Mulvey has a rare ability to hold an audience’s attention and transport them, using wit, humor, and a subtle, but sophisticated, melodic and harmonic sensibility to gracefully introduce complex and provocative concepts and characters. He can’t help it. That’s simply who he is. An interviewer for the Connecticut newspaper South Coast Today recently wrote: “I’ve interviewed hundreds of musicians over the years for this column, and each one is interesting in his or her own way. But every once in a while, I talk to someone who blows my mind on a whole other level. Add Peter Mulvey to that list.”
In reviewing a Mulvey concert from last November, the New Mexico weekly Alibi commented, “it is a sign of a great and wondrous entertainer when the stories and banter between songs is as engaging as the outstanding performance of the musical material itself… The audience was in rapt attention throughout the evening. Through two substantial sets Mulvey demonstrated that he is a tour-de-force as a one man song machine in human form.”
Mulvey is an iconoclast within the singer-songwriter world. Restless and inventive, his seventeen-plus records, span rock and roll, folk, Tin Pan Alley, spoken word, and Americana of every genre. A spoken word piece titled “Vlad the Astrophysicist,” which began as a conversation at his recurring gig at the National Youth Science Camp, morphed into a TEDx talk after it debuted as “a song” and later, in 2016, it evolved into an illustrated book. But some know Peter Mulvey best for the song he gave away. His hometown newspaper, the Milwaukee Journal Sentinel, tells the story:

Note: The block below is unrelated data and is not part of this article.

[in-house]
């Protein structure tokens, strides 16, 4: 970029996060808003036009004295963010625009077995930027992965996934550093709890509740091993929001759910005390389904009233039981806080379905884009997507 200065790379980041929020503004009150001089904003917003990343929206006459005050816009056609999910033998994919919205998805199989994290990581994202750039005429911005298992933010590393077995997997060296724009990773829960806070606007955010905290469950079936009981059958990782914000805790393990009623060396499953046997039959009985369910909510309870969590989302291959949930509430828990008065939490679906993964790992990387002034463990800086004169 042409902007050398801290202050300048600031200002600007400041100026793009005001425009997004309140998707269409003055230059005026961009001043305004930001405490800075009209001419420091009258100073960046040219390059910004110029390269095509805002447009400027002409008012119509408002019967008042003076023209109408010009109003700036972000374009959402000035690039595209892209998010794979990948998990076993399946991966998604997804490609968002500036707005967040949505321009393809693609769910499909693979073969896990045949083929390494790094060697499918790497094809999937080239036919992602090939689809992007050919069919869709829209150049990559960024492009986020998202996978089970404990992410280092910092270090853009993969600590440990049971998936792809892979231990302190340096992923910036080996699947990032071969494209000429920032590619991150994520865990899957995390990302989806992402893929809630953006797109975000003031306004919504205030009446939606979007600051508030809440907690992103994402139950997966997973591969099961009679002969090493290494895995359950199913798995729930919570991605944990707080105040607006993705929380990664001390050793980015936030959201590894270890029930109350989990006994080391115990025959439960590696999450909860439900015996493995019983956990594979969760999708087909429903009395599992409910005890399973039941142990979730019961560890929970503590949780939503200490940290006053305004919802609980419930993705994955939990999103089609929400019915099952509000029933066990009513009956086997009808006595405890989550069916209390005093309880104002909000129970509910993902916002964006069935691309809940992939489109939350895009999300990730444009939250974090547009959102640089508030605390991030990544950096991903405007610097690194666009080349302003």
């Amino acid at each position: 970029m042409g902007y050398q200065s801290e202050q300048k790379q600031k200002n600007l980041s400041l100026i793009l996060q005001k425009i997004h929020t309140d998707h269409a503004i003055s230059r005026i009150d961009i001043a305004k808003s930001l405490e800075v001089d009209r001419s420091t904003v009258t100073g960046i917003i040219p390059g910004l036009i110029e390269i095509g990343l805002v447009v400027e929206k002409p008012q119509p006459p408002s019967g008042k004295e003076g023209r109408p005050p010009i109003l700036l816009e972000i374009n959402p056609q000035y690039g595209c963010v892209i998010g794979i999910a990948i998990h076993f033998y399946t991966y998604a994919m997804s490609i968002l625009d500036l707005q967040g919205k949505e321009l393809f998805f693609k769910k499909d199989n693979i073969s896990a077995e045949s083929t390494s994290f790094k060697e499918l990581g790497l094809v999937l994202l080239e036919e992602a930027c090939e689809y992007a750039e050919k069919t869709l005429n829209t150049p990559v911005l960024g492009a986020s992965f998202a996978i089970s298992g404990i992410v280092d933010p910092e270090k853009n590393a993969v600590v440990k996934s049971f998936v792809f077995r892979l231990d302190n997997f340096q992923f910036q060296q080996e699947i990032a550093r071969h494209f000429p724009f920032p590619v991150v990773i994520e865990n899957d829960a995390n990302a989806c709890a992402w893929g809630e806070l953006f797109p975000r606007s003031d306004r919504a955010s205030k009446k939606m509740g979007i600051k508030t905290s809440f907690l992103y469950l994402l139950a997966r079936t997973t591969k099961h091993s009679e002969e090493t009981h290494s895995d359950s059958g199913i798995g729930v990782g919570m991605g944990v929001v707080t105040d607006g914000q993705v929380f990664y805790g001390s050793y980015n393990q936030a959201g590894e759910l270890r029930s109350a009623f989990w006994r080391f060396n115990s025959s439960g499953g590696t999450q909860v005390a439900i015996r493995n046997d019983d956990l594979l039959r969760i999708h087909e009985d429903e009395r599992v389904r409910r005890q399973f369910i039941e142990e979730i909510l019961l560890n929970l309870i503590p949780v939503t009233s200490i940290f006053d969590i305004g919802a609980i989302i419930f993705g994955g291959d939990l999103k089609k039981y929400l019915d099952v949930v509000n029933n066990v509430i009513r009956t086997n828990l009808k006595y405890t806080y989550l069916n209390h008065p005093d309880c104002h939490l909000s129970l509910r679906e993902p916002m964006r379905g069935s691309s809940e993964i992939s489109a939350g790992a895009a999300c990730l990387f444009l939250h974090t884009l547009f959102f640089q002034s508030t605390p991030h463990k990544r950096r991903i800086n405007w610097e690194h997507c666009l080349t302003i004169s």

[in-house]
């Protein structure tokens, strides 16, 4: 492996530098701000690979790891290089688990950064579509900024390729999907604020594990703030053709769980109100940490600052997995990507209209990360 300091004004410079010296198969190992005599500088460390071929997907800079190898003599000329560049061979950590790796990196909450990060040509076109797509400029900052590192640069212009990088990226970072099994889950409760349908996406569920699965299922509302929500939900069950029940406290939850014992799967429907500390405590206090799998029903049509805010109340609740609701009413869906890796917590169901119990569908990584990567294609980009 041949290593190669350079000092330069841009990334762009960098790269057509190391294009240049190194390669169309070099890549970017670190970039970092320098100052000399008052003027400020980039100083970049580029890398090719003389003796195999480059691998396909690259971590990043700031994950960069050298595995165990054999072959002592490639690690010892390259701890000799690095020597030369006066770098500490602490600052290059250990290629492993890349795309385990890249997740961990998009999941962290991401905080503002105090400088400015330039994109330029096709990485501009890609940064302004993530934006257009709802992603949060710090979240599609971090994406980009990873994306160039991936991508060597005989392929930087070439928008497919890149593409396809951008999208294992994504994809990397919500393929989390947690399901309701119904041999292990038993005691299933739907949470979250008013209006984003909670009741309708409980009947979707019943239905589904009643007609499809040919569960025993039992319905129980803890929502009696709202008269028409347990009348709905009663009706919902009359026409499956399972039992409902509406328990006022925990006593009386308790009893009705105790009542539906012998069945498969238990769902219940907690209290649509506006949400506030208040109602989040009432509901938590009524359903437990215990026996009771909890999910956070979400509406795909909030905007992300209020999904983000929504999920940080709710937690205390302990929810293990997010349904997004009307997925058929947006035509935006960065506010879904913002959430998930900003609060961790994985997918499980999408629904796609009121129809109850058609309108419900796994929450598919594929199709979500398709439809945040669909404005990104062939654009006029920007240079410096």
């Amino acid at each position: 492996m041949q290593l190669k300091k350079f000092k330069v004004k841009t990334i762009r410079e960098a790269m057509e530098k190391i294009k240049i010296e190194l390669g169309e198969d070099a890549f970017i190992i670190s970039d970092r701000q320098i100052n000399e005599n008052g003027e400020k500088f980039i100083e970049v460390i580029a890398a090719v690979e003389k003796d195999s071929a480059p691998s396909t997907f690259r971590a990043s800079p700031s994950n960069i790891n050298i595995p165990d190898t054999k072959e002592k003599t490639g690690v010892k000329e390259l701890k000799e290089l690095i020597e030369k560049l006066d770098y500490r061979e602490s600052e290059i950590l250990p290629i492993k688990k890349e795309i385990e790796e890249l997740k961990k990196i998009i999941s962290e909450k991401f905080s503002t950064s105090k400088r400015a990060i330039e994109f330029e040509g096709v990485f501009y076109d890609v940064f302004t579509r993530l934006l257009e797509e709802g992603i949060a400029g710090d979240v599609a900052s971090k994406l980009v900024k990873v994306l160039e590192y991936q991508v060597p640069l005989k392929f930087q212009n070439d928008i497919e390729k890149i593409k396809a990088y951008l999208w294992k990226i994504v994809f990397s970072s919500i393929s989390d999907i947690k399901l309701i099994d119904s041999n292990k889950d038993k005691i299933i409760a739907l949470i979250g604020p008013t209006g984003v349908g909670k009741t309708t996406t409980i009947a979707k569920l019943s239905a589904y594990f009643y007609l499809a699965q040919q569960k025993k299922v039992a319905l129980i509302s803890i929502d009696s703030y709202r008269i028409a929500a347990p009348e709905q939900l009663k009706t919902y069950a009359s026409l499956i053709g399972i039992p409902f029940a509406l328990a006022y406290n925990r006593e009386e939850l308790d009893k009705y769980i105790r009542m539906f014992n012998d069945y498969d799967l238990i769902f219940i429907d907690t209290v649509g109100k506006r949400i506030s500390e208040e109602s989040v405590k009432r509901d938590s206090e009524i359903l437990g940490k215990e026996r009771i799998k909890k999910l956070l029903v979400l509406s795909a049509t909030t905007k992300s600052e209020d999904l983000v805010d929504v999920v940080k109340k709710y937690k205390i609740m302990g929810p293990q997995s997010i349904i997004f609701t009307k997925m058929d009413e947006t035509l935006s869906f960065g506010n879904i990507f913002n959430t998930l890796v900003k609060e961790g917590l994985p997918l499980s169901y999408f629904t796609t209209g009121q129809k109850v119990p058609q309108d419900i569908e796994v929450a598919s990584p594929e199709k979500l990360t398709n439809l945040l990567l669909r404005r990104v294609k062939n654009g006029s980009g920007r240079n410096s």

“Milwaukee-based singer-songwriter Peter Mulvey walked into his hotel in Beacon, N.Y., on June 17 (2015), and saw the news on a TV in the lobby: Nine people had been shot and killed inside Emanuel African Methodist Episcopal Church in Charleston, S.C.
He couldn’t sleep, and the events festered in Mulvey’s mind for 36 hours. Then on Friday, he read that the Confederate flag was flying over the South Carolina Confederate Monument, within view of the State House, where the other flags were at half-staff.
That day, Mulvey was inspired to write a folk song, “Take Down Your Flag,” in the basement of the Calvin Theater in Northhampton, Mass., before a show. The song came to him in 10 minutes…
… he mourns one of the victims, 87-year-old Susie Jackson, and sings of ridding racism and violence once and for all … In the end, he urges, ‘Take down your flag to half-mast. And then take it down for good.”
That weekend Peter posted it on YouTube. When a fan asked if he planned to write verses for the other victims, Mulvey posted another video, teaching people how to play the song, and encouraging them to write their own verses. Amateurs and professional musicians from around the globe joined in and over a hundred versions followed, including ones by Jeff Daniels, Keb’ Mo’, Paula Cole, and Anais Mitchell.
Though he will never quite fit the mold, Peter Mulvey is also, in his heart, a folksinger.